Biden administration lays out plan for zero-emission 'freight corridors'

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Updated Mar 13, 2024

ZEF Strategy MapPhase 1 of the plan would establish hubs that would eventually be connected as the network grows.

The Biden administration Tuesday released its plan to establish a charging and refueling infrastructure network for zero-emission commercial trucks, an initiative that seeks to maximize the impact of charging infrastructure investment by guiding development toward high-volume-priority corridors and existing freight hubs.

The National Zero-Emission Freight Corridor Strategy, developed by the Joint Office of Energy and Transportation and U.S. Department of Energy (DOE), in collaboration with the Department of Transportation (DOT) and the Environmental Protection Agency (EPA), was drafted to meet growing market demands by targeting public investment to amplify private sector momentum, focus utility and regulatory energy planning, align industry activity and improve air quality in local communities heavily impacted by diesel emissions.

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The strategy is based on a focused buildout around freight and trucking return-to-base depot infrastructure, regional hub-to-hub corridors and national network nodes. Federal Highway Administrator Shailen Bhatt noted that medium- and heavy-duty trucks in the current freight network contribute approximately 23% of greenhouse gas emissions in the U.S. transportation sector.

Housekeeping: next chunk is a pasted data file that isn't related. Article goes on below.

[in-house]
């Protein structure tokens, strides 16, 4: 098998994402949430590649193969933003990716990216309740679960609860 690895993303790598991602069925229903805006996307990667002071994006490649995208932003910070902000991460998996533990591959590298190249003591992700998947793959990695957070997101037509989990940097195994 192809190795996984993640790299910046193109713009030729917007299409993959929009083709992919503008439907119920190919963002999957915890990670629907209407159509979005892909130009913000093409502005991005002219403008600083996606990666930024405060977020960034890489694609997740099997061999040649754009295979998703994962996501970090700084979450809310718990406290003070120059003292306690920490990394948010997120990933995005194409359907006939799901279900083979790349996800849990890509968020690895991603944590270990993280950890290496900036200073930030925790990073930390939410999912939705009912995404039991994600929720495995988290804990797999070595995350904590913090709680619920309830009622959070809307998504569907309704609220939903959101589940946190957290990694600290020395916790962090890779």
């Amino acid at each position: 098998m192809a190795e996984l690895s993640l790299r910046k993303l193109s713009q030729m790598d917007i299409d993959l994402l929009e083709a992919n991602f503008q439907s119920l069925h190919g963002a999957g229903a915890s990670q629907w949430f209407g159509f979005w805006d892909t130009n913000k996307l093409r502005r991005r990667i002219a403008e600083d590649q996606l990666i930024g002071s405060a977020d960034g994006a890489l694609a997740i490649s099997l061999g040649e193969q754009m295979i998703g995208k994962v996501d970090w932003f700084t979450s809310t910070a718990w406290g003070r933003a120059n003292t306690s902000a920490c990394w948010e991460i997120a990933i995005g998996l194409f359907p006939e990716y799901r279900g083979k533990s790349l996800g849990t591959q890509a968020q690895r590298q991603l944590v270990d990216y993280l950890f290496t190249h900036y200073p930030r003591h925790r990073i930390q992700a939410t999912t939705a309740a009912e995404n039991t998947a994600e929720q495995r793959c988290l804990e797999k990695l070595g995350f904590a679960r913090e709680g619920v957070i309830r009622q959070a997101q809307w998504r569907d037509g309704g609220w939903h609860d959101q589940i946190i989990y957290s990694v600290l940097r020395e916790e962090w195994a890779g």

Commercial trucks represent roughly 10% of all vehicles on the road, yet 75% of heavy truck traffic travel on just 4% of our nation’s roads, said President Biden’s National Climate Advisor Ali Zaidi, adding "investments in zero-emission infrastructure on those high-traffic roads and the hubs they connect will rapidly transform freight transport..." 

FHWA FEV MapTo prioritize the buildout of ZE-MHDV infrastructure nationwide, the Strategy evaluates critical deployment factors that target favorable investment areas along the National Highway Freight Network4 (NHFN) and within supporting freight ecosystems. The strategy moves through four progressive phases to promote zero-emission truck adoption from 2024 to 2027, 2027 to 2030, 2030 to 2035, and 2035 to 2040.

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David Fialkov, executive vice president of government affairs for NATSO and SIGMA – the trade associations representing truck stops, travel plazas and fuel marketers – applauded the Biden administration for "recognizing the critical link between how freight moves today and the efficient build out of a nationwide network of charging stations for medium and heavy-duty trucks. For this to work, it needs to impose minimal disruption on how businesses operate today," he said. "This plan recognizes that."

The number of publicly available EV chargers nationwide has increased by more than 80% to more than 173,000 since 2020, according to the White House. However, widespread rollout has been elusive as traditional refueling stops have been hesitant to heap cash into a zero emissions chicken (BEVs) or egg (infrastructure buildout) scenario.